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The Karamoja Cluster of eastern Africa: Arms transfers and their repercussions on communal security perceptions
Ken Matthysen, Sergio Finardi, Brian Johnson-Thomas and Peter Danssaert, December 2010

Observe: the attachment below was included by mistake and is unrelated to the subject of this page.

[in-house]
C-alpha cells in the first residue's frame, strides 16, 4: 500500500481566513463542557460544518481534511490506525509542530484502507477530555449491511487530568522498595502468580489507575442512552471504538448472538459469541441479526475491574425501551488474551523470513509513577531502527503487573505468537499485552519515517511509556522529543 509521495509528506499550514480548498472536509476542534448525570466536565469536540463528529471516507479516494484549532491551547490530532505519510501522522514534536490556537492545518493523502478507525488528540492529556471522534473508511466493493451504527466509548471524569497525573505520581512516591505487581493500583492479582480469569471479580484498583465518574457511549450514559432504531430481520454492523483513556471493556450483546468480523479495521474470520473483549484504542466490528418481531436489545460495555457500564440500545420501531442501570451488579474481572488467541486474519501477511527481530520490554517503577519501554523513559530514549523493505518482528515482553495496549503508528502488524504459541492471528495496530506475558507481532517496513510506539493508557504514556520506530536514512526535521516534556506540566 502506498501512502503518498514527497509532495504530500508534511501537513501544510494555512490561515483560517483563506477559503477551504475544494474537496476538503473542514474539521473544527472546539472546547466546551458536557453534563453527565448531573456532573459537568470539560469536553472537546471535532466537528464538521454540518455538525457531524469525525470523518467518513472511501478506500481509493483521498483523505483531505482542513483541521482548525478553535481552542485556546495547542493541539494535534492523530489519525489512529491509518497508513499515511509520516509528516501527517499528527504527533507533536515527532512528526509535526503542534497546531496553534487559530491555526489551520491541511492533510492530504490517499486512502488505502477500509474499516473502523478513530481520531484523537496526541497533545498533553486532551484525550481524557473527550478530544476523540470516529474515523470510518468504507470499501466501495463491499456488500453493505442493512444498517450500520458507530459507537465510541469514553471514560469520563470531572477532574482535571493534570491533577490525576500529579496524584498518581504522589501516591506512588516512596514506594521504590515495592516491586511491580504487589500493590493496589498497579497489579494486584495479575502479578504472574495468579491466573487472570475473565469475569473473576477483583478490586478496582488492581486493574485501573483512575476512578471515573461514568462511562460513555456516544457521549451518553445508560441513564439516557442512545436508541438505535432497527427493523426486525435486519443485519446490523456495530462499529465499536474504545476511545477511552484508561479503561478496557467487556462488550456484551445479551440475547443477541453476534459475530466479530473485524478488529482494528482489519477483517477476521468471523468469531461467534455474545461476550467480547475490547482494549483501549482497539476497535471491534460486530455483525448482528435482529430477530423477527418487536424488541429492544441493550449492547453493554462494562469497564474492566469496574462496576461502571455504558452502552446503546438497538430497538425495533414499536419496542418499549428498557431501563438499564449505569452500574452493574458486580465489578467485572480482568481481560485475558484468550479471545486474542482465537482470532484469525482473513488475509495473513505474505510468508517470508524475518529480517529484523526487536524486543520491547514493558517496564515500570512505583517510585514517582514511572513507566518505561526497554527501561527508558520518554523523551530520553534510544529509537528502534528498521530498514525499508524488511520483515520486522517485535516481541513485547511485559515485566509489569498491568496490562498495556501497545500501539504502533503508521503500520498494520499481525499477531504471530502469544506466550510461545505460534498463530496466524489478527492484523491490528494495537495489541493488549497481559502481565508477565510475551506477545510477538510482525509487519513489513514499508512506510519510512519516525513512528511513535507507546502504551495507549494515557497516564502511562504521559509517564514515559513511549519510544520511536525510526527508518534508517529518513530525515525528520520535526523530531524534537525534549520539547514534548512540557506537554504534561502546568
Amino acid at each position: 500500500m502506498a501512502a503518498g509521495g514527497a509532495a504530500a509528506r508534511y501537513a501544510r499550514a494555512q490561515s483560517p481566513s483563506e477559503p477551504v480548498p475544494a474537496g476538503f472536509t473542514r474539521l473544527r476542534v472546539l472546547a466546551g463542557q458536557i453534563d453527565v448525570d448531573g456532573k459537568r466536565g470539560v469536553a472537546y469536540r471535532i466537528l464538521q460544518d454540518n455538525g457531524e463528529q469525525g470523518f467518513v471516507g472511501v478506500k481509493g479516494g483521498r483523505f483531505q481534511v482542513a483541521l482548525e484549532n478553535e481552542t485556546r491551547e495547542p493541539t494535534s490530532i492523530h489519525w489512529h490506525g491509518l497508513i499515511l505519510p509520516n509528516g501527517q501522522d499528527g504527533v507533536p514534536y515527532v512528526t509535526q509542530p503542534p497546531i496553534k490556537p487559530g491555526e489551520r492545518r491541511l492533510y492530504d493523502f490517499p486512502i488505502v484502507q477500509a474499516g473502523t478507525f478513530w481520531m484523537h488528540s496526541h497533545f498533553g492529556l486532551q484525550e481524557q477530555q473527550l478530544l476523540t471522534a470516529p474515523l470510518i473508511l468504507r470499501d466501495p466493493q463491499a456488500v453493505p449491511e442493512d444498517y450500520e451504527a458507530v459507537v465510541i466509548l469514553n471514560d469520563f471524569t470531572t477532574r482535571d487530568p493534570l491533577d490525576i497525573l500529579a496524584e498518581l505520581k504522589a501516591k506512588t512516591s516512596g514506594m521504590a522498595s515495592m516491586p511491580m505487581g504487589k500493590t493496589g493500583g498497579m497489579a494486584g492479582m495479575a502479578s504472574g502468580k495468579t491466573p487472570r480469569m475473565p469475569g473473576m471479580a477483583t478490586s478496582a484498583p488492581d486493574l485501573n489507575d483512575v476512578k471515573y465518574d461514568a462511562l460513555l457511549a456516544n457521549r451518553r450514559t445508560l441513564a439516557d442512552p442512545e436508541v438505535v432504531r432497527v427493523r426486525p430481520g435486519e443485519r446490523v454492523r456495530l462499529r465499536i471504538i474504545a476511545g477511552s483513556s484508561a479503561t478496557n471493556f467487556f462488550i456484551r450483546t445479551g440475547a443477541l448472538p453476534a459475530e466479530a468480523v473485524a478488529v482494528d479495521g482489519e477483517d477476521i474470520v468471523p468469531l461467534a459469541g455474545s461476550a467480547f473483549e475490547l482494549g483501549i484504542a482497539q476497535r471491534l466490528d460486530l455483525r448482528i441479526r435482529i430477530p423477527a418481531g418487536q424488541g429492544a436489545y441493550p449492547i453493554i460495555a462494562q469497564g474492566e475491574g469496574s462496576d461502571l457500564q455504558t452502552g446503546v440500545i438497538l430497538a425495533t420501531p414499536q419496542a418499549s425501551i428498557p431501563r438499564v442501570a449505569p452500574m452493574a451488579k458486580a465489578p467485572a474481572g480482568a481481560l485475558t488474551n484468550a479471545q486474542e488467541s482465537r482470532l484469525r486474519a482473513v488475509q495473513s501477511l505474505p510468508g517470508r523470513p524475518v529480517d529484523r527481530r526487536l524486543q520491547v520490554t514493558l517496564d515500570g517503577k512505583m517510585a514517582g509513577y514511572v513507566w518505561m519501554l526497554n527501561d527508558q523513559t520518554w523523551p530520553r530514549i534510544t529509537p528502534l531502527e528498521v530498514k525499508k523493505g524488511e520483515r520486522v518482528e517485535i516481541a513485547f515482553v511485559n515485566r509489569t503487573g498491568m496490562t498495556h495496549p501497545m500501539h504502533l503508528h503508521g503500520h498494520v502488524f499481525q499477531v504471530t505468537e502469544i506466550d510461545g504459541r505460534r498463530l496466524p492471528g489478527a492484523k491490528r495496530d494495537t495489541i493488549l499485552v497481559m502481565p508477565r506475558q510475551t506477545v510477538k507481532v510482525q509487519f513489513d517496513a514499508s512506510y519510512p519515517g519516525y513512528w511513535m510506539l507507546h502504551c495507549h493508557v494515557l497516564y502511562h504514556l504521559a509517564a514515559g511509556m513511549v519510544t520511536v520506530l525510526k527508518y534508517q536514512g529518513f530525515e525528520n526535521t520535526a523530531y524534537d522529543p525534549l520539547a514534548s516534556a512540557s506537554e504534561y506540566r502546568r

Nomadic peoples are often, if not universally, perceived as a problem by the governments of the nation states who have responsibility for them; this is particularly so in the case of the three nations with which this report is concerned, viz: Kenya, Uganda and (southern) Sudan. The pastoralist societies within the Karamajong cluster have been unable to adequately defend themselves politically against claims that they, the pastoralists, are responsible for the proliferation of small arms and light weapons in East Africa. This report endeavours in a small way to redress this balance; it is our contention that the majority of the blame for this SALW proliferation should be laid at the doors of the three governments concerned, governments who themselves have failed to adequately address the problems of regional insecurity, weapons diversion and, in many cases, have been quite unable to resist the temptation to support individuals and groups intent on destabilising their neighbours. Although at first sight this linkage between State actors and local actors is, perhaps, not always obvious - and, indeed, may serve to mask the impact of SALW on pastoralists - it is our contention that all unavowed arms transfers are, ipso facto,destabilising and can only serve to exacerbate existing perceptions of communal instability. Indeed, the burden of our song is that any illicit or unavowed transfer of arms will earn a concomitant repercussion in such communal security perceptions.


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